- We have currently suspended all family deliveries until the situation improves. Please bring all the clothing items needed to take your newborn home as you arrive at the hospital.
What is the practice regarding mothers with coronavirus and their newborn babies elsewhere in the world?
- Current information and experience indicate that pregnant women experience the disease the same as other young people, i.e. mostly with mild symptoms. If you fall ill, it is important to stay at home so as not to spread it further. If a hospital visit cannot be avoided, notify the hospital in advance.
What measures is the hospital taking to protect the health of mothers and babies?
- Pregnant women and women giving birth will receive assistance according to crisis instructions agreed by professional associations.
Are paediatric appointments going ahead?
- You may respect scheduled appointments if they have not been cancelled.
How to register a child’s birth during the emergency situation?
- To register the birth of a child, visit rahvastikuregister.ee– Family – Registration of birth
- The birth must be registered no later than within one month after birth. Parents must first agree on the given and family name of the child and whether custody belongs to both or one of the parents.
- If the parents are married, the data of the other parent are automatically transferred to the application upon registration of the birth of a child and the child will be given the same family name as their parents. Parents with different family names must agree which family name will be given to the child.
- The online service for the registration of a birth can be used if the child was born in an Estonian maternity hospital and has been granted a personal identification code.
Can the birth also be registered electronically by unmarried parents?
- If the parents are not married to each other and the mother is the first to fill out the application for the registration of the birth of a child electronically, she must manually add the data of the man who wishes to acknowledge paternity to the application.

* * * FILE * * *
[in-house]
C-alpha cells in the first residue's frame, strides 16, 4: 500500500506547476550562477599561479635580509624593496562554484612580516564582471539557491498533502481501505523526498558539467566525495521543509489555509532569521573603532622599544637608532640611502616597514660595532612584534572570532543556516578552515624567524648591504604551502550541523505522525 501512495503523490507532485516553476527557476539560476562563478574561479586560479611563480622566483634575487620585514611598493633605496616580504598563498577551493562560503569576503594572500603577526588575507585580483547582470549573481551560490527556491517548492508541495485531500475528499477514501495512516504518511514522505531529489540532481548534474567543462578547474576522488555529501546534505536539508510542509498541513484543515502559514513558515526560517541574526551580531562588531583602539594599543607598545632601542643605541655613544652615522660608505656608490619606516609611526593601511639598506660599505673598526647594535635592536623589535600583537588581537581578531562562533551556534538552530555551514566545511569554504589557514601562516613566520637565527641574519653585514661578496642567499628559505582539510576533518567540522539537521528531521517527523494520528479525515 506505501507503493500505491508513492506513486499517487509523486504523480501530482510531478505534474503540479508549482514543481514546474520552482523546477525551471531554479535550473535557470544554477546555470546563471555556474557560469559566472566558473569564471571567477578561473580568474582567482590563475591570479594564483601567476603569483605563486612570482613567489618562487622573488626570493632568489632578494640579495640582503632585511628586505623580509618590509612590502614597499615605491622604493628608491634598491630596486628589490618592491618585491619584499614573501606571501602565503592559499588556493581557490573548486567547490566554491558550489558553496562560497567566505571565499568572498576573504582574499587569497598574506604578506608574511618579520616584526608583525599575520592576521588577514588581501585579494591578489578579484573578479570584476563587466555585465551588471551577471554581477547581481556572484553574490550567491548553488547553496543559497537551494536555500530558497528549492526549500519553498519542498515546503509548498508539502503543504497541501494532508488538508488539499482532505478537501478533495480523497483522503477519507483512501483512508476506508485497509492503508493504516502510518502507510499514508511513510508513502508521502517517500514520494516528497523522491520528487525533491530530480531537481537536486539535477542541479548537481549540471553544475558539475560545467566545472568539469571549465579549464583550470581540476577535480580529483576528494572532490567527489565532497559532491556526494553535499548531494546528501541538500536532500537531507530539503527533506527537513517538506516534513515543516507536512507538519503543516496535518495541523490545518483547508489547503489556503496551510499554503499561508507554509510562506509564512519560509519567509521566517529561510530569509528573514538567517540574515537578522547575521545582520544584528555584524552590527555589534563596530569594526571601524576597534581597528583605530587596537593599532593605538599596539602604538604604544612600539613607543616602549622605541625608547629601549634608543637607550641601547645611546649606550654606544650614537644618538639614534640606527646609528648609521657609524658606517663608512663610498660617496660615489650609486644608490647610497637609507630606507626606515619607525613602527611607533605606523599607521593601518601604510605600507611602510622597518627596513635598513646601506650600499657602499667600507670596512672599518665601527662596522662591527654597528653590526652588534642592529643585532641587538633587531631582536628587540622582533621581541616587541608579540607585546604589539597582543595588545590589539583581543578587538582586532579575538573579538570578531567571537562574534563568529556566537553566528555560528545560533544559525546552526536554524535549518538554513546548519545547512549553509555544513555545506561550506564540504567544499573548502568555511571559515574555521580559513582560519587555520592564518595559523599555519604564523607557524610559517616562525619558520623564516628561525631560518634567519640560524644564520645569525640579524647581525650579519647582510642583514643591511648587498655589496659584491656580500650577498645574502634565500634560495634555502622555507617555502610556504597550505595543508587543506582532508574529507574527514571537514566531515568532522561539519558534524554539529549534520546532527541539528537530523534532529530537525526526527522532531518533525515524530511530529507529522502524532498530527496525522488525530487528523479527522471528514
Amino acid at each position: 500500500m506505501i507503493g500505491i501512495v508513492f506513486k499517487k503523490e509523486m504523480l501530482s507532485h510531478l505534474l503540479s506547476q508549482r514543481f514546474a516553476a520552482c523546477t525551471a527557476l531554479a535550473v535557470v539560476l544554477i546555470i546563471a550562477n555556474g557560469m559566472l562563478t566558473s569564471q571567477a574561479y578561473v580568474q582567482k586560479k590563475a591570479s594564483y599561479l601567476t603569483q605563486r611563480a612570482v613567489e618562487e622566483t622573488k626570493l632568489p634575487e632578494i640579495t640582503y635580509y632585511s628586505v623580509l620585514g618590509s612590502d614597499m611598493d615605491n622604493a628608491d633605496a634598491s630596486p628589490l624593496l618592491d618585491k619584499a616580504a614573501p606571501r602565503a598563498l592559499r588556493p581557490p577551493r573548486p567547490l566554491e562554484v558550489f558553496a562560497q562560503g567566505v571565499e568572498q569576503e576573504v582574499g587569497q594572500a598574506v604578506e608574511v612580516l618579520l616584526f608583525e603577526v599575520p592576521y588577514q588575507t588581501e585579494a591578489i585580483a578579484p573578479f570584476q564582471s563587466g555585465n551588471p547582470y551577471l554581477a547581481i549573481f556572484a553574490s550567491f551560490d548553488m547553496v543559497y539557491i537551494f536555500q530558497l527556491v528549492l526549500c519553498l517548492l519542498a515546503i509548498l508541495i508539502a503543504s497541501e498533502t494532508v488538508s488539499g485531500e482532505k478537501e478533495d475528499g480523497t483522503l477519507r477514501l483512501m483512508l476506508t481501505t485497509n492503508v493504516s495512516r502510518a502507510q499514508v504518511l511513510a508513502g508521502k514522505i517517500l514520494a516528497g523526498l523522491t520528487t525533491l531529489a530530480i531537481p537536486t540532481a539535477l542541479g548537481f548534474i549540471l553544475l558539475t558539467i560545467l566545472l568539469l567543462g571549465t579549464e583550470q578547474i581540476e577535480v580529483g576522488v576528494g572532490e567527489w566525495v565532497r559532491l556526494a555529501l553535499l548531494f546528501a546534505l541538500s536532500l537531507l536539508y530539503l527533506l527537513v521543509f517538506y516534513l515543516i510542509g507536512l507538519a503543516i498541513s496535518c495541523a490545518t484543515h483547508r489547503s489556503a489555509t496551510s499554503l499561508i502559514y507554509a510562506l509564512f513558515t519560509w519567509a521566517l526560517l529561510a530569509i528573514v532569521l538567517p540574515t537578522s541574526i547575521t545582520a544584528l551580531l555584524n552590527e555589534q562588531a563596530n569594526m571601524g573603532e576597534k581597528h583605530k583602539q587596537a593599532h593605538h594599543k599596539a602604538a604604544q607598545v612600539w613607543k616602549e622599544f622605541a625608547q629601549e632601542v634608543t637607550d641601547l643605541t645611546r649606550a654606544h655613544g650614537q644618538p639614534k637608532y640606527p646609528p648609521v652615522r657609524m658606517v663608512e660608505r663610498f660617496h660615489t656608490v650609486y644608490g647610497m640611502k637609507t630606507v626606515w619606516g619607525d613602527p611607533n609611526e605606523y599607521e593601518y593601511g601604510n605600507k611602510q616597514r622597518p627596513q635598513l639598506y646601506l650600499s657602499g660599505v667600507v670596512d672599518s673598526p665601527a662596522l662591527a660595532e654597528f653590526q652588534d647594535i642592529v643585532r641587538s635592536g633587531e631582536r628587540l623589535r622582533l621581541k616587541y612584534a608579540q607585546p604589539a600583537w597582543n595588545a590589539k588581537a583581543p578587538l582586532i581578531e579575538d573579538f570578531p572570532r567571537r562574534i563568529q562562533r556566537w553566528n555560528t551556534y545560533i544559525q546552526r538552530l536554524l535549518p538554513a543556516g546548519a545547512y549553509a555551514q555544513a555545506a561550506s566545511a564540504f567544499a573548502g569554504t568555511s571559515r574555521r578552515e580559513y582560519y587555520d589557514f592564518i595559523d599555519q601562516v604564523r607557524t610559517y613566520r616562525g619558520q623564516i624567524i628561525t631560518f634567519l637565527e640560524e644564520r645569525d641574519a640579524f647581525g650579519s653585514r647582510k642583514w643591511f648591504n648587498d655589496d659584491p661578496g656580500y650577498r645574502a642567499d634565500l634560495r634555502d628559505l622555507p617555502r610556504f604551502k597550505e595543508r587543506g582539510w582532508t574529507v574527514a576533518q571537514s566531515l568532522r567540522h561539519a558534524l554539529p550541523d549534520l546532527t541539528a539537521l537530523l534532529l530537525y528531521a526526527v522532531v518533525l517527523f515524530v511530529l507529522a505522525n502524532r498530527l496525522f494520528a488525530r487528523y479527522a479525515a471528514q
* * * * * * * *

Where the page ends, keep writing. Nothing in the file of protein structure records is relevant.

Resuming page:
- If the father is the first to fill out the application, the data of the mother are automatically added to the application after entry of the child’s personal identification code.
The birth cannot be registered electronically if:
- the child was born in a foreign country;
- the father of the child is not the husband of the mother;
- married parents wish to submit an application to state that the married husband is not the father of the child;
- the parent is a minor;
- the parent has restricted active legal capacity.
For pregnant women
Are appointments with midwives going ahead?
- Midwives will contact all pregnant women on an ongoing basis to provide information on whether appointments are going ahead or being cancelled.
- If you have a viral disease or a cold, do not respect any appointments you have at the Maternity Counselling Centre! Consult your midwife if necessary. Come alone if you have an appointment with the midwife and for ultrasound examinations; it is not permitted to bring partners or children.
Should I honour my appointment to register my pregnancy if I have received a text message asking me not to come?
- Midwives will contact all patients on an ongoing basis to specify whether appointments will go ahead as planned or not.
I am pregnant. Is it reasonable for me to come in to register my pregnancy in the current situation?